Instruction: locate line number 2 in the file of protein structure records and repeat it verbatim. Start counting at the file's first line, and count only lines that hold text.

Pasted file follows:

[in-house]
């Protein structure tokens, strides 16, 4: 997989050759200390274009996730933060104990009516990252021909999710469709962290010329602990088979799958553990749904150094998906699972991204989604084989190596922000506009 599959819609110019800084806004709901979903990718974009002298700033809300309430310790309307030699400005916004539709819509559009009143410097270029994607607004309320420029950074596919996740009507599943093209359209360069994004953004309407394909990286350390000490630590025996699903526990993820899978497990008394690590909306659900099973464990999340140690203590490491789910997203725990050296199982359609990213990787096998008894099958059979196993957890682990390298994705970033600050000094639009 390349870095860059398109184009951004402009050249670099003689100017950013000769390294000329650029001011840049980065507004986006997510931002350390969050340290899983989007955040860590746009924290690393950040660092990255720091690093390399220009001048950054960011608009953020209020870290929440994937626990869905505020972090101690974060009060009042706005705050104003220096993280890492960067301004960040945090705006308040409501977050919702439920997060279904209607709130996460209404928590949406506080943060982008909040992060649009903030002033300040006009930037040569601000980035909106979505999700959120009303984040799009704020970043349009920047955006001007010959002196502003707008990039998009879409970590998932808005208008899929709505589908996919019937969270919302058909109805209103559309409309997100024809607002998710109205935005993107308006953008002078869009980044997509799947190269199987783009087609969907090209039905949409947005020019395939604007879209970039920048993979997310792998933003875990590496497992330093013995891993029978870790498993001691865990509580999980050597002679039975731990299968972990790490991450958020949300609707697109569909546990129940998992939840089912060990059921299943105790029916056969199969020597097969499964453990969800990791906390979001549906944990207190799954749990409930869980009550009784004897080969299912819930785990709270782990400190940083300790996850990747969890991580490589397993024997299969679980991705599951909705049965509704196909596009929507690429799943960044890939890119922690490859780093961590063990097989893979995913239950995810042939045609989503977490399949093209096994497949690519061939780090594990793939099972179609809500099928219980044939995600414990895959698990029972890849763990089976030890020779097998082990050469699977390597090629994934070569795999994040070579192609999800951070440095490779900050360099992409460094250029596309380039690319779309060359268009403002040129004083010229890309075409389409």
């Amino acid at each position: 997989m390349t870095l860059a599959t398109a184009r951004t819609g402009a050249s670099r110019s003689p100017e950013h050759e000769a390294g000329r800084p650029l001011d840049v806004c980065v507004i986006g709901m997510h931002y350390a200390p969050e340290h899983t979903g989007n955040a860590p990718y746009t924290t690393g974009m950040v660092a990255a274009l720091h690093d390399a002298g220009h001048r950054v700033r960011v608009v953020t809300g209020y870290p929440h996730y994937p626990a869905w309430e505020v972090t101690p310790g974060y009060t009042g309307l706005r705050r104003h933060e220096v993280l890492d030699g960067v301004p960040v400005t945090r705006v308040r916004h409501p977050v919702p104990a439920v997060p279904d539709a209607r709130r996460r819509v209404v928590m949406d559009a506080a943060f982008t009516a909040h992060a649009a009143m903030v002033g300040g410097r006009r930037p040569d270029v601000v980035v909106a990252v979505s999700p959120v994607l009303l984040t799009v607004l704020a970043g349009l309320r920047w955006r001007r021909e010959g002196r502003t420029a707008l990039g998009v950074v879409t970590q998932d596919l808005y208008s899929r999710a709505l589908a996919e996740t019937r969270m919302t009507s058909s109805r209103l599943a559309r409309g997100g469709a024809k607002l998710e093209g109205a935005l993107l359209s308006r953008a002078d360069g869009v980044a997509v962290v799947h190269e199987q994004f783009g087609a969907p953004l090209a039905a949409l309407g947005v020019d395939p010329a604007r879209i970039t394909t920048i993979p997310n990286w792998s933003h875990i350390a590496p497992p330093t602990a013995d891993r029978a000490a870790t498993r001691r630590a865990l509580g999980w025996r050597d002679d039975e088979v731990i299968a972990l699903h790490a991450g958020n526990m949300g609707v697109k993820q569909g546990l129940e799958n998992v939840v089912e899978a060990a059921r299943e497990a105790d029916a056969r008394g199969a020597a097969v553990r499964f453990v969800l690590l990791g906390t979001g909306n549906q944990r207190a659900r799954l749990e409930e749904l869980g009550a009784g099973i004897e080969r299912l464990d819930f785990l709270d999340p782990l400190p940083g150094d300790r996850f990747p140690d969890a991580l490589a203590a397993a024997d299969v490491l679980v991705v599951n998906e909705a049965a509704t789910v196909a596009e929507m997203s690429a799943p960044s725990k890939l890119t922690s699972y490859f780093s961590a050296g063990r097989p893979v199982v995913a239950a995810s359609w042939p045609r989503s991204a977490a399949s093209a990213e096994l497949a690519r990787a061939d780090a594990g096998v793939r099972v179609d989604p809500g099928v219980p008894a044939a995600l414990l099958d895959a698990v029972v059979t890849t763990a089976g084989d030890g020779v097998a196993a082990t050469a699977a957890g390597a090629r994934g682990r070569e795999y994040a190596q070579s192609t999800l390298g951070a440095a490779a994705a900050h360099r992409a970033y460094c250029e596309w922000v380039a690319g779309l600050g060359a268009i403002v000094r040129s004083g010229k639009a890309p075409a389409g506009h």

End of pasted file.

């Protein structure tokens, strides 16, 4: 997989050759200390274009996730933060104990009516990252021909999710469709962290010329602990088979799958553990749904150094998906699972991204989604084989190596922000506009 599959819609110019800084806004709901979903990718974009002298700033809300309430310790309307030699400005916004539709819509559009009143410097270029994607607004309320420029950074596919996740009507599943093209359209360069994004953004309407394909990286350390000490630590025996699903526990993820899978497990008394690590909306659900099973464990999340140690203590490491789910997203725990050296199982359609990213990787096998008894099958059979196993957890682990390298994705970033600050000094639009 390349870095860059398109184009951004402009050249670099003689100017950013000769390294000329650029001011840049980065507004986006997510931002350390969050340290899983989007955040860590746009924290690393950040660092990255720091690093390399220009001048950054960011608009953020209020870290929440994937626990869905505020972090101690974060009060009042706005705050104003220096993280890492960067301004960040945090705006308040409501977050919702439920997060279904209607709130996460209404928590949406506080943060982008909040992060649009903030002033300040006009930037040569601000980035909106979505999700959120009303984040799009704020970043349009920047955006001007010959002196502003707008990039998009879409970590998932808005208008899929709505589908996919019937969270919302058909109805209103559309409309997100024809607002998710109205935005993107308006953008002078869009980044997509799947190269199987783009087609969907090209039905949409947005020019395939604007879209970039920048993979997310792998933003875990590496497992330093013995891993029978870790498993001691865990509580999980050597002679039975731990299968972990790490991450958020949300609707697109569909546990129940998992939840089912060990059921299943105790029916056969199969020597097969499964453990969800990791906390979001549906944990207190799954749990409930869980009550009784004897080969299912819930785990709270782990400190940083300790996850990747969890991580490589397993024997299969679980991705599951909705049965509704196909596009929507690429799943960044890939890119922690490859780093961590063990097989893979995913239950995810042939045609989503977490399949093209096994497949690519061939780090594990793939099972179609809500099928219980044939995600414990895959698990029972890849763990089976030890020779097998082990050469699977390597090629994934070569795999994040070579192609999800951070440095490779900050360099992409460094250029596309380039690319779309060359268009403002040129004083010229890309075409389409």